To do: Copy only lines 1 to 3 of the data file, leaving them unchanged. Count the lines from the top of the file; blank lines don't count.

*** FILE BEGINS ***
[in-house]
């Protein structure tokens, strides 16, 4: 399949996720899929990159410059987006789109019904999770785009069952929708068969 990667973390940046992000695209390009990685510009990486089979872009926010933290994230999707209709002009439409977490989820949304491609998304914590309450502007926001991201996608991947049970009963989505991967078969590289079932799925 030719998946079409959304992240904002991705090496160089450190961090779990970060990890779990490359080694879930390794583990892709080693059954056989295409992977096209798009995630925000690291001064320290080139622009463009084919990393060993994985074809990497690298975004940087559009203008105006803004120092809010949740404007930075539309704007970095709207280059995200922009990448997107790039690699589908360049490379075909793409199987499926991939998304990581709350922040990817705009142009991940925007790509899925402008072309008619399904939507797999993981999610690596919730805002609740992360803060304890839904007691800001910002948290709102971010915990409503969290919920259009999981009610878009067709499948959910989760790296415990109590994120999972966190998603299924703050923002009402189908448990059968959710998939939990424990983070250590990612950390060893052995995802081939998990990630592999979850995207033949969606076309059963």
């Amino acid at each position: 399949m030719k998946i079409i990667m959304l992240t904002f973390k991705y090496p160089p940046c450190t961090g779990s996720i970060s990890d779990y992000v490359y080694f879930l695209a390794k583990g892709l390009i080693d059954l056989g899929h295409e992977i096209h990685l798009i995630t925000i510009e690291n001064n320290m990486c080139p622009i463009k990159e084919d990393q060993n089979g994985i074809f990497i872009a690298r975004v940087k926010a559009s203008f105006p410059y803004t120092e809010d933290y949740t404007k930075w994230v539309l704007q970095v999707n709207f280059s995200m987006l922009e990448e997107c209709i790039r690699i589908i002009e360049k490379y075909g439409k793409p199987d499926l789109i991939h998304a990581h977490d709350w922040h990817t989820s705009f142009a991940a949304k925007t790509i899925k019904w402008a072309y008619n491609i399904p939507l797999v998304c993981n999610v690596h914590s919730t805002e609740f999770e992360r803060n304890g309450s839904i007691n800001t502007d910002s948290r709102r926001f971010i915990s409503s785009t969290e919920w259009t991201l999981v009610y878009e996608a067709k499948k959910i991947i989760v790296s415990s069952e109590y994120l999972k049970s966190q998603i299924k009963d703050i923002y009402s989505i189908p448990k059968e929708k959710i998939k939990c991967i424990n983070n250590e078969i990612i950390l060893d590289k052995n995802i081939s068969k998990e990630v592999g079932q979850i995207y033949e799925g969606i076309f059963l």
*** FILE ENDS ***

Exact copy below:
[in-house]
């Protein structure tokens, strides 16, 4: 399949996720899929990159410059987006789109019904999770785009069952929708068969 990667973390940046992000695209390009990685510009990486089979872009926010933290994230999707209709002009439409977490989820949304491609998304914590309450502007926001991201996608991947049970009963989505991967078969590289079932799925 030719998946079409959304992240904002991705090496160089450190961090779990970060990890779990490359080694879930390794583990892709080693059954056989295409992977096209798009995630925000690291001064320290080139622009463009084919990393060993994985074809990497690298975004940087559009203008105006803004120092809010949740404007930075539309704007970095709207280059995200922009990448997107790039690699589908360049490379075909793409199987499926991939998304990581709350922040990817705009142009991940925007790509899925402008072309008619399904939507797999993981999610690596919730805002609740992360803060304890839904007691800001910002948290709102971010915990409503969290919920259009999981009610878009067709499948959910989760790296415990109590994120999972966190998603299924703050923002009402189908448990059968959710998939939990424990983070250590990612950390060893052995995802081939998990990630592999979850995207033949969606076309059963």
């Amino acid at each position: 399949m030719k998946i079409i990667m959304l992240t904002f973390k991705y090496p160089p940046c450190t961090g779990s996720i970060s990890d779990y992000v490359y080694f879930l695209a390794k583990g892709l390009i080693d059954l056989g899929h295409e992977i096209h990685l798009i995630t925000i510009e690291n001064n320290m990486c080139p622009i463009k990159e084919d990393q060993n089979g994985i074809f990497i872009a690298r975004v940087k926010a559009s203008f105006p410059y803004t120092e809010d933290y949740t404007k930075w994230v539309l704007q970095v999707n709207f280059s995200m987006l922009e990448e997107c209709i790039r690699i589908i002009e360049k490379y075909g439409k793409p199987d499926l789109i991939h998304a990581h977490d709350w922040h990817t989820s705009f142009a991940a949304k925007t790509i899925k019904w402008a072309y008619n491609i399904p939507l797999v998304c993981n999610v690596h914590s919730t805002e609740f999770e992360r803060n304890g309450s839904i007691n800001t502007d910002s948290r709102r926001f971010i915990s409503s785009t969290e919920w259009t991201l999981v009610y878009e996608a067709k499948k959910i991947i989760v790296s415990s069952e109590y994120l999972k049970s966190q998603i299924k009963d703050i923002y009402s989505i189908p448990k059968e929708k959710i998939k939990c991967i424990n983070n250590e078969i990612i950390l060893d590289k052995n995802i081939s068969k998990e990630v592999g079932q979850i995207y033949e799925g969606i076309f059963l």